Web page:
Monthly Archives: March 2014

Kidding Ourselves by Joseph T. Hallinan

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Realism has its limitations

Don’t I know. But after reading Joseph Hallinan’s Kidding Ourselves, you will find a way to get rid of those extra pounds; you will finally step up and demand that raise you have been denied for the last several years; you will ask out that person you have had your eye on for so long; you will give up that nasty habit, you know the one; and you will finally get around to writing that book. All you have to do is want it enough, and think positively. Yeah, right. We have been fed a steady diet of positive thinkology from Norman Vincent Peale to Professor Harold Hill to Tony Robbins, from cultish directions like EST, and from con artists from Ponzi to Madoff.

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Ponzi – old and new

Barbara Ehrenreich, in Bright-Sided , pulled back the curtain on a lot of the sort of scamming that the think-positive sorts have been inflicting on us all. I share her views on this stuff. Most of the see-no-evil promulgators seek little more than to divert our attention from the real societal causes of many of our maladies, and in doing so pad their own pockets. Most of us, for example, are not struggling financially because we got too little education, the wrong sort of education, are lazy, unfocused, not good enough, not beautiful or strong enough, or are bad people who deserve what happens to us. It is because the rich SOBs who run the world decided to steal more than they already had, and have the power to make government hold us down while they go through our pockets, and then demand that we thank them for the privilege.

Blaming the victim is a national, no, a global past-time, and urging people to believe that the fault is in them and that if they just had a better attitude they would succeed, is the sort of tangy Kool Aid that people like Jim Jones have been peddling for a long time.

This is all to say that I approached the book with a full magazine of attitude and an itchy finger. So, is this guy another in a long line of con artists trying to blame the victim? Turns out, not so much. At ease, soldier.

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The author – from Wikimedia

Joseph T. Hallinan is a Pulitzer Prize winning journalist, who reported for the Wall Street Journal, has written on the prison system, and wrote a 2009 popular psychology look at some of our many imperfections as human beings, the how and why we are the way we are, Why We Make Mistakes. Hallinan’s latest, Kidding Ourselves, a relatively short book (210 pps in my proof), looks at a narrow range of human behavior, although it does manage to cover a fairly wide swath of human (and sometimes non-human) experience. He is not so much promoting the notion of looking on the sunny side of life as taking a pop-psych microscope to the behavior itself. He breaks down the many ways in which homo sap practices self-delusion, and it is not exactly all positive.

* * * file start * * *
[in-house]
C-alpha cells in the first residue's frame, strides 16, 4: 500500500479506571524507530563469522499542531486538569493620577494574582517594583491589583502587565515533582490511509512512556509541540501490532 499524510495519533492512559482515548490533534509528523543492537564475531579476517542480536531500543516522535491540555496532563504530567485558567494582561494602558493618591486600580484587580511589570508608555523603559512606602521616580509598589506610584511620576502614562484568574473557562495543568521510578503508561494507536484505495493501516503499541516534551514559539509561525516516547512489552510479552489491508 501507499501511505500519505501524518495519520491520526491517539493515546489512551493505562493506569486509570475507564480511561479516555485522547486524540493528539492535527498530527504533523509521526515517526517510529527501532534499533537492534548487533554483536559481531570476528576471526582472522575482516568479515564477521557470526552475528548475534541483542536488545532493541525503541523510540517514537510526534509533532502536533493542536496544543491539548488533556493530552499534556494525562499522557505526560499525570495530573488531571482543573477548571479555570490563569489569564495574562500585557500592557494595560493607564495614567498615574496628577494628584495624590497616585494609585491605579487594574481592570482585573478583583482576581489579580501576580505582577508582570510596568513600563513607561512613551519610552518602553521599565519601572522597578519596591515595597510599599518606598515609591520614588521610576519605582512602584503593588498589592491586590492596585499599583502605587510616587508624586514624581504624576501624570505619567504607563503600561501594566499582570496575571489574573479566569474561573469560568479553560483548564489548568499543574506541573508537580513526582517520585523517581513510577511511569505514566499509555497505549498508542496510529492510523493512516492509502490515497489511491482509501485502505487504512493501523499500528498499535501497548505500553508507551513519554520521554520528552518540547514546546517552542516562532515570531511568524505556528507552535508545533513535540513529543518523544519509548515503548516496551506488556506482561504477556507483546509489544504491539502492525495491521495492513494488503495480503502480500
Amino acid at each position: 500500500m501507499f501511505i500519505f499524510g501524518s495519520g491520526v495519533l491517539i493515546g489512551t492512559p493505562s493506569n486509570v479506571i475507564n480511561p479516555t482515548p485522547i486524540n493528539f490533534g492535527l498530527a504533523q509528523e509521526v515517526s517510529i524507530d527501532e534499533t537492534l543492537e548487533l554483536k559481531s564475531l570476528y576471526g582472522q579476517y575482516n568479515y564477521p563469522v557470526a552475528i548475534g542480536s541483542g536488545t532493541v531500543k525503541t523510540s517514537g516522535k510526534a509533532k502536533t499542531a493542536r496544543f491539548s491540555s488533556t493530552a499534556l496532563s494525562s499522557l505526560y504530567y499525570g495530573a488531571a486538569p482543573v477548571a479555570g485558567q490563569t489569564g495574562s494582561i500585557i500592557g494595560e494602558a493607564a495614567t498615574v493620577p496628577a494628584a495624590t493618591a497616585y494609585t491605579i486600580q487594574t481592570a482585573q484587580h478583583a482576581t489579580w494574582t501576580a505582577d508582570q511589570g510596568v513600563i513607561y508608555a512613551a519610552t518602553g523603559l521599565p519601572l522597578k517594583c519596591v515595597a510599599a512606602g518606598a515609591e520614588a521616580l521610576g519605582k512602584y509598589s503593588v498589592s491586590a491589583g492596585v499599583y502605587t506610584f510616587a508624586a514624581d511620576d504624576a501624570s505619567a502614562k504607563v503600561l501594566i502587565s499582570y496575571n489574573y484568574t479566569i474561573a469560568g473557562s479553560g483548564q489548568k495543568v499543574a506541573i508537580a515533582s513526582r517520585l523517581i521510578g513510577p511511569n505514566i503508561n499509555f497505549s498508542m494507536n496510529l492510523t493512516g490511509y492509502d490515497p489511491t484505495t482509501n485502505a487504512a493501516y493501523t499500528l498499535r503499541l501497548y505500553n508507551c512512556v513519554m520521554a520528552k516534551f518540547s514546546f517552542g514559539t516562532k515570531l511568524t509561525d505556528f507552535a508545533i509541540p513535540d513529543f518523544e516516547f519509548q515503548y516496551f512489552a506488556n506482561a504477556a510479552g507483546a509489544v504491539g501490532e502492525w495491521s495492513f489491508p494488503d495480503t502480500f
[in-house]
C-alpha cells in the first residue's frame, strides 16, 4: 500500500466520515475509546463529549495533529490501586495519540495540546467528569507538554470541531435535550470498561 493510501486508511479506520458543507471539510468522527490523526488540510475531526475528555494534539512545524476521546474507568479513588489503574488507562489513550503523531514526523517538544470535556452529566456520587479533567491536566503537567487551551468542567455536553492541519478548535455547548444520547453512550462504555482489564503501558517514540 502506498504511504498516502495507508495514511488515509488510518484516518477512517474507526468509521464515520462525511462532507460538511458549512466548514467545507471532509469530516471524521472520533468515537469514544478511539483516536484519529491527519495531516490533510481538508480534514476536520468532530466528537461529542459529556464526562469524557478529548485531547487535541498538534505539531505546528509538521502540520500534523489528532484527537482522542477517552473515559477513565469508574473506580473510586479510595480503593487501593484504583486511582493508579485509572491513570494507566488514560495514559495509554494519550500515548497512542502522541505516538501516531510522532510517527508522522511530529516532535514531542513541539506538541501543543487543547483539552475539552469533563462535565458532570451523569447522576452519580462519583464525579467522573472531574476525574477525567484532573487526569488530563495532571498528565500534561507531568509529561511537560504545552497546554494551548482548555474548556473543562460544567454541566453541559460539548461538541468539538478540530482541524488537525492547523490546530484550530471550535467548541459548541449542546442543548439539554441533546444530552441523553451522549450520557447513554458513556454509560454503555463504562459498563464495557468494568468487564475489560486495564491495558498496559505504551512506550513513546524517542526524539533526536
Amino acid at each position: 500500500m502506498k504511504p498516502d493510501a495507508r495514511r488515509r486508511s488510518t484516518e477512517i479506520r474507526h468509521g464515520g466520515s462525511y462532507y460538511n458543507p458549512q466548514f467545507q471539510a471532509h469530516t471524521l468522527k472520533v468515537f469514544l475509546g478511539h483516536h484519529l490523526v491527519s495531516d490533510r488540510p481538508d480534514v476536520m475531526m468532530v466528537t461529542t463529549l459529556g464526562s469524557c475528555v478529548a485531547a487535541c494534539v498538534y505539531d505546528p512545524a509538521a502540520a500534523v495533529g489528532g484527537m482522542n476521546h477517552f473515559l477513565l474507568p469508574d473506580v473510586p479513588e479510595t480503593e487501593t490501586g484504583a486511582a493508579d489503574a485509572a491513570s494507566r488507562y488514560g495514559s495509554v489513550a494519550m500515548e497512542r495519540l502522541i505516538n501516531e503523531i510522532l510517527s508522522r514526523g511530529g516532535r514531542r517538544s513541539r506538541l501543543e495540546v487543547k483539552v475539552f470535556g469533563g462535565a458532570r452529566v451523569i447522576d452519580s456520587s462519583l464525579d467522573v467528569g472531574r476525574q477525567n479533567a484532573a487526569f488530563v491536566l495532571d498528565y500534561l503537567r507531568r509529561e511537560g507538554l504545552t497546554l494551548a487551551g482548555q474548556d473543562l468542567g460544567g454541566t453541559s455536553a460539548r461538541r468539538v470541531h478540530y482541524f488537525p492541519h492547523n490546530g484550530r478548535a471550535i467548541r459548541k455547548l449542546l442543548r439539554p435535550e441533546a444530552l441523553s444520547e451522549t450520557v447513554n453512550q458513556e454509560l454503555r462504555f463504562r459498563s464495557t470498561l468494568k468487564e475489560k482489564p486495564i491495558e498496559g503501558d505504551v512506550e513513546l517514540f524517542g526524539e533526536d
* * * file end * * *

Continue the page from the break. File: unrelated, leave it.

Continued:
Health-wise, he offers evidence that one’s attitude definitely matters. Expecting a positive outcome has measurable palliative results, independent of the pharmacological benefit of drugs or procedures applied to a medical problem. The obverse is true as well, expecting the worst can often bring it about. One really can die from, say, hypochondria, or a broken heart. Depression does cause physical harm to those who experience it.

Hallinan looks into the relationship between our perceptions and reality. You know that right-wing uncle who insists that Obama was born in Kenya and is a Muslim? You showed him all the evidence, right? And the result? He absolutely refused to accept the facts, clinging instead to his attitudes. I’d want to smack him too. Hallinan looks into this and offers an explanation for this seemingly inexplicable dedication to ignorance.

The book is about how we need to feel some control in our lives, almost more than anything else, whether it is that the cross-walk sign might flash “Walk” sooner in response to our pressing a button, whether it is that we can, through wise investing, control our financial future, or whether we believe that by repeating some ritual behavior we might therefore succeed in some endeavor. And we kid ourselves in order to be able to feel that there is something, anything, that is under our control. Otherwise we feel completely hopeless and the implications of that are not good. One result of this is that the confidence we gain from our beliefs, regardless of their basis in reality, can sometimes make the difference between success and failure, improvement or relapse, life or death.